Does reading make you smarter? Literacy and the development of verbal intelligence

Adv Child Dev Behav. 1993;24:133-80. doi: 10.1016/s0065-2407(08)60302-x.


The studies reported here represent the first steps in the development of a new research paradigm for studying the unique cognitive correlates of literacy. Reading experience exhibits enough isolable variance within a generally literate society to be reliably linked with cognitive differences. Research on such links is therefore facilitated because the consequences of engaging in literacy activities can be studied without necessarily obtaining totally illiterate samples or setting up cross-cultural comparisons. Issues that are at least analogous issues to those raised in cross-cultural research can be studied within literate societies with a paradigm such as this, and therefore the speed with which we can answer questions about the cognitive consequences of literacy may be greatly increased because more studies can be carried out, larger samples can be studied, and the range of the cognitive domains tapped can be widened. Research in this area appears to have been stifled because of the widespread acceptance of the most extreme interpretations of the outcome of Scribner and Cole's (1981) investigation--interpretations that have slowly diffused throughout the literature without being accompanied by any new data. These conclusions are fueled by a powerful social critique that advances the argument that the positive cultural and economic effects of literacy have been overstated--indeed, that literacy is, if anything, a repressive force (Auerbach, 1992; Street, 1984, 1988; Stuckey, 1991). Educational theorists such as Frank Smith accused the educational establishment of "overselling" literacy and have argued that "Literacy doesn't generate finer feelings or higher values. It doesn't even make anyone smarter" (1989, p. 354). The data reported herein appear to indicate that these theorists could well be wrong in this conclusion. If "smarter" means having a larger vocabulary and more world knowledge in addition to the abstract reasoning skills encompassed within the concept of intelligence, as it does in most laymen's definitions of intelligence (Stanovich, 1989; Sternberg, 1990), then reading may well make people smarter. Certainly our data demonstrate time and again that print exposure is associated with vocabulary, general knowledge, and verbal skills even after controlling for abstract reasoning abilities (as measured by such indicators as the Raven).(ABSTRACT TRUNCATED AT 400 WORDS)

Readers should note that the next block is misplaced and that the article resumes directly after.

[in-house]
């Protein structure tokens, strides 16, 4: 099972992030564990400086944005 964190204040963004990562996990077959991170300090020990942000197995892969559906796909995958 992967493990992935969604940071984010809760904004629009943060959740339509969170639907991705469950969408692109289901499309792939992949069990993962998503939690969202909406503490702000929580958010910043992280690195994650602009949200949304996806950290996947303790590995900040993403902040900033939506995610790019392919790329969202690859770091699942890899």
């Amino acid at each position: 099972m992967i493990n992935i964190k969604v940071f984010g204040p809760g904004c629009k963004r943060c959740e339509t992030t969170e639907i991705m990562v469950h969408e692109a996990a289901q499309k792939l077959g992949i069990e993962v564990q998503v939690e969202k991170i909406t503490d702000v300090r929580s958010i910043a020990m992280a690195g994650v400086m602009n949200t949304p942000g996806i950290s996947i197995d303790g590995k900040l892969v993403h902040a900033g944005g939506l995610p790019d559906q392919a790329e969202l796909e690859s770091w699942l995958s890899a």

Publication types

  • Research Support, Non-U.S. Gov't
  • Review

MeSH terms

  • Child
  • Child Development*
  • Educational Status
  • Humans
  • Intelligence*
  • Mental Recall
  • Reading*
  • Verbal Learning*
  • Vocabulary